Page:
It's hygge season: How to embrace the Danish lifestyle of rest and coziness
Updated November 9, 2023 at 3:17 PM ET
This story originally published on Oct. 14, 2022 and was updated on Nov. 9, 2023 to include more tips.
For many people, autumn is synonymous with hygge — the Danish concept often translated as a feeling of coziness. The cooler weather makes people want to snuggle up with a good book or watch a movie marathon under a blanket on the couch.
But it can be hard to slow down in our fast-paced world, says Tricia Hersey, author of the book Rest is Resistance: A Manifesto. Too often, we only let ourselves rest after we've checked everything off our to-do list and completely exhausted ourselves, she says.
Rest, however, is a "divine human right" that shouldn't require explanation or justification, says Hersey. It's "not frivolous and it's not a luxury. It's something that allows us to tap into our creativity and imagination and heal our bodies."
There are many ways to embrace your right to rest, unplug and get hygge this fall season, whether it's in bed, in the kitchen or in your favorite cozy nook in the house. Here are 11 comforting ideas from Life Kit to inspire you.
Give yourself a break
Unplug from the internet. Run an errand or go for a walk without bringing your phone. Or try putting your phone in another room while you cook dinner or watch TV. This episode has more great tips onhow to unplug from a screen.
Put a 'rest day' on your calendar. Hersey says she puts a "rest day" on her calendar every week. On rest days, "I don't look at my email. I don't respond to anything work-related. I lay around the house," she says. "I don't engage in any type of labor outside of what feels good to me."
Let go of that feeling of FOMO. When you find yourself thinking the grass is greener on the other side,remind yourself why you're watering yours. "Maybe [you chose to stay in] because you had a long week and you need to recharge with some alone time. Or maybe you have an early start the next day. Whatever the reason might be, it's important to remember that as humans, we live by making a series of trade-offs," saysAarti Gupta, clinical director at TherapyNest in Palo Alto, Calif.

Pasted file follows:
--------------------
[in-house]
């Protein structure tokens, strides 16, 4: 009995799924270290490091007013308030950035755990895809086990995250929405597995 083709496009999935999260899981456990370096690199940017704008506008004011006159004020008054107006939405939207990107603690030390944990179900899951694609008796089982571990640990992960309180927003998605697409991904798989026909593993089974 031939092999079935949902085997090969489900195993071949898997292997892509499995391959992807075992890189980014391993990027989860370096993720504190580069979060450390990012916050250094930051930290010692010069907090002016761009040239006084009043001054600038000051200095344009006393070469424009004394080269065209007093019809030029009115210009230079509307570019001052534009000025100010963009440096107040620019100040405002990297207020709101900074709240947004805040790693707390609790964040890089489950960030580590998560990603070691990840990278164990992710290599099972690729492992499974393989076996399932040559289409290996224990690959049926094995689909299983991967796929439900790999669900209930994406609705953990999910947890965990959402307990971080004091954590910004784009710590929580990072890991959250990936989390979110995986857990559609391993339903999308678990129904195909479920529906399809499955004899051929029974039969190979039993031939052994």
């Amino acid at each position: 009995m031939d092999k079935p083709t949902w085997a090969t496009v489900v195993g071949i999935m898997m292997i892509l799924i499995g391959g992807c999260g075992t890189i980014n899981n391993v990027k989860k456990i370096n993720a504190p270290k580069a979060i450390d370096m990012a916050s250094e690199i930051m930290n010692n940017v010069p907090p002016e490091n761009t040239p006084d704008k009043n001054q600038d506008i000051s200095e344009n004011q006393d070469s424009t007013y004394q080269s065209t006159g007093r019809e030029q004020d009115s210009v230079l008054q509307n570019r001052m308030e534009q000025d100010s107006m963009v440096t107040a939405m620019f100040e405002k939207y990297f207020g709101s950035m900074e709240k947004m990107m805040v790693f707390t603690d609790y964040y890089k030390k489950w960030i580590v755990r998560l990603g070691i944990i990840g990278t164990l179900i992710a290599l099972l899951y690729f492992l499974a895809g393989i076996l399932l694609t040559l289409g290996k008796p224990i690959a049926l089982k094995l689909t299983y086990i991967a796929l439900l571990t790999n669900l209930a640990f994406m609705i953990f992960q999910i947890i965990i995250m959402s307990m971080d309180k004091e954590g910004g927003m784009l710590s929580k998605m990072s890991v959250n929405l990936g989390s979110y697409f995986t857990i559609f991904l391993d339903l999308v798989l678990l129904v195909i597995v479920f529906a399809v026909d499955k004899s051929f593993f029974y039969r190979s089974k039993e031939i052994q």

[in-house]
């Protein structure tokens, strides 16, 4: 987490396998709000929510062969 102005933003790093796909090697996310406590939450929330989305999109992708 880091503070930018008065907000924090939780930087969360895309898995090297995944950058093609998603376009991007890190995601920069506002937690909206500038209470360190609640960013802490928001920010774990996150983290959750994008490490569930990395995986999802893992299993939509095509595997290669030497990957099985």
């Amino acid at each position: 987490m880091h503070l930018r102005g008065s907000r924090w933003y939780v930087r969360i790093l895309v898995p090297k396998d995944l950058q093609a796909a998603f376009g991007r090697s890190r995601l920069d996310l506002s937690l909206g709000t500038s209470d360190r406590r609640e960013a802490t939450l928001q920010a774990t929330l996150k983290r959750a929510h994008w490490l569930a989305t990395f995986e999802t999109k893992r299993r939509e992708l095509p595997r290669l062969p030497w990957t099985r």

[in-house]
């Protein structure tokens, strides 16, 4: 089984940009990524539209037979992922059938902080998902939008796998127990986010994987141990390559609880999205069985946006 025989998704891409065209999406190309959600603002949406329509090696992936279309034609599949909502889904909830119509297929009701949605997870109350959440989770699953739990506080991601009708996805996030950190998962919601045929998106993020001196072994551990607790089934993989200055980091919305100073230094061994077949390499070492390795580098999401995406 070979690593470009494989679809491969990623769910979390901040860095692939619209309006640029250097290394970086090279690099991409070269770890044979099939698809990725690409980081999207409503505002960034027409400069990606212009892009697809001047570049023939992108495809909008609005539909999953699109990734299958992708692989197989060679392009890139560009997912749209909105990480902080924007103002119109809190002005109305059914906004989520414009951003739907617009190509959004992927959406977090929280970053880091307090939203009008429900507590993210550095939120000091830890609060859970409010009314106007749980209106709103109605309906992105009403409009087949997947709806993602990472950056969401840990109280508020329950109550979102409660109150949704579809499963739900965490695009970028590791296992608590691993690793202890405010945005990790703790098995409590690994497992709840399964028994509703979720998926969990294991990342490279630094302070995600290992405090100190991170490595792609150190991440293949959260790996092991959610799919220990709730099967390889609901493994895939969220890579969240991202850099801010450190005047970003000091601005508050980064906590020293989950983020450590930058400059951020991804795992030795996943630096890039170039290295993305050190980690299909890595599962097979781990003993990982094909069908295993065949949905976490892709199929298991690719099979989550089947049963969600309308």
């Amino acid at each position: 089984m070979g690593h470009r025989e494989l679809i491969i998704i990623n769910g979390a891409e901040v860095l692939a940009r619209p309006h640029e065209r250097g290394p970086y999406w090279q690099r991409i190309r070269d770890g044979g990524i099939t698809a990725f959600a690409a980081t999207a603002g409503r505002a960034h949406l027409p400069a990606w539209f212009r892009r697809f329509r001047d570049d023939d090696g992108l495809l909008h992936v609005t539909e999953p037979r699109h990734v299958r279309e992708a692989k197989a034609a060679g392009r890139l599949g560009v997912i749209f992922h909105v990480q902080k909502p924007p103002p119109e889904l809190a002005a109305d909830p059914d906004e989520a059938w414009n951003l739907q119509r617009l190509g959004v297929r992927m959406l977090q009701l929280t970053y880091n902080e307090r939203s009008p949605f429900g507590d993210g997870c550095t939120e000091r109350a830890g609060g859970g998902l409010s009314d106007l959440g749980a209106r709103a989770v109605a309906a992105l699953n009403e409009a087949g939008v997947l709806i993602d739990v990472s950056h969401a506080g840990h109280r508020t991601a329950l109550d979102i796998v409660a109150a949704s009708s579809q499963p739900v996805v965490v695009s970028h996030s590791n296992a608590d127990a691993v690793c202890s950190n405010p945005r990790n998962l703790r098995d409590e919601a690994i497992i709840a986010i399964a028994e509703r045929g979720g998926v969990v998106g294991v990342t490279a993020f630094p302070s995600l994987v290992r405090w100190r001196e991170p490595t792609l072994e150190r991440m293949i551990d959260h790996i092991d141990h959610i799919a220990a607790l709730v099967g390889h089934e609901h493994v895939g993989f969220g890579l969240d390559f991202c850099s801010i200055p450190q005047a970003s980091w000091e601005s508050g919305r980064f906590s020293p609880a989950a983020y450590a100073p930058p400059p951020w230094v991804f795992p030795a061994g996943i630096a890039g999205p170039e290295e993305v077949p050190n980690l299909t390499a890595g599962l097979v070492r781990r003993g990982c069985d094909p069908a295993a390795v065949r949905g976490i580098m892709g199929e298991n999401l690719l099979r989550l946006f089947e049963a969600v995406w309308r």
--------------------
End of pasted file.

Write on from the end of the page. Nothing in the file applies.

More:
Spend the morning reading in bed. Lynn Neary has been covering books for NPR for over a decade. In our episodeon how to get into a reading habit, she told us: "I love to lie in bed and read — particularly on weekend mornings." It's a good way to start your day and you're less likely to fall asleep while reading, she adds.
Create a home theater.Devika Girish, co-deputy editor of Film Comment Magazine, explains what you'll need to mimic theimmersive experience of a movie theater at home. Watch the film on the biggest screen available to you (if you can, get a projector). Get some blankets. And fix yourself some snacks. Girish particularly loves munching on crisped chickpeas and popcorn and sipping a hot cup of cider while watching movies.
Eat a comforting meal
Cook this one-pan cheesy baked pasta dish. Food writer Melissa Clark loves cooking easy meals for her family with just one pan. This tactic, she says, can help reduce the time we spend cooking and cleaning — and leave us with more time for lounging. Try her recipe for this comfortingbaked pasta with tomato, sausage and ricotta.
Bake a prettier pie. Baker Lauren Ko has a step-by-step guide on how to makea spoke-shaped design on top of a pie. Place a circle-shaped cookie cutter in the center of an unbaked pie. Then take strips of dough and lay it across the pie, around the cutter, in increments of half an inch. "The optical illusion of the full design inspires a curved effect," she says — and a pie crust that will be sure to impress your guests.
Add this secret ingredient to your soup. Sohla El-Waylly, chef and author of Start Here: Instructions For Becoming A Better Cook, sharesher secret superhero ingredient for making good soup: a pinch of MSG. It adds "a little bit of savory depth that makes you want to keep eating more."
Make time for reflection
Rotate out the cherished mementos on your bookshelves. The items you display in your house "are reminders of what you value about yourself and how you live your life," says Sally Augustin, an environmental psychologist and principal atDesign With Science. But they can make a home look busy or cluttered. Augustin's solution? Think of these items asa visiting exhibit that you can swap out every month. Replace a photo of you and your mom with a more recent one. Or, swap the knick-knack you brought home from a vacation with a painting that a friend made you.
Make an ancestral altar. Create a place in your home tohonor beloved family members and friends who have passed away. Display family heirlooms or tchotchkes that represent each ancestor. These things "carry an energetic signature that connects with our sense of history and our imagination, which will give us the parts of [our] history that may have been lost," saysCamara Meri Rajabari, a psychotherapist who helps Black, Indigenous and people of color explore their ancestral roots.
Write a thank you letter to a loved one. Think of someone in your life who you have not had the chance to thank, saysChristina Costa, a psychologist who has studied the positive effects of gratitude on the brain. "Why are you grateful for that person? Think of a specific instance when they helped you. Then send them a letter, an email, or even better, deliver the letter in person and read it to them." Studies have found thatgiving thanks and counting blessings can help peoplesleep better,lower stress and improve interpersonal relationships.
The digital story was edited by Clare Marie Schneider. The visual producer is Kaz Fantone.
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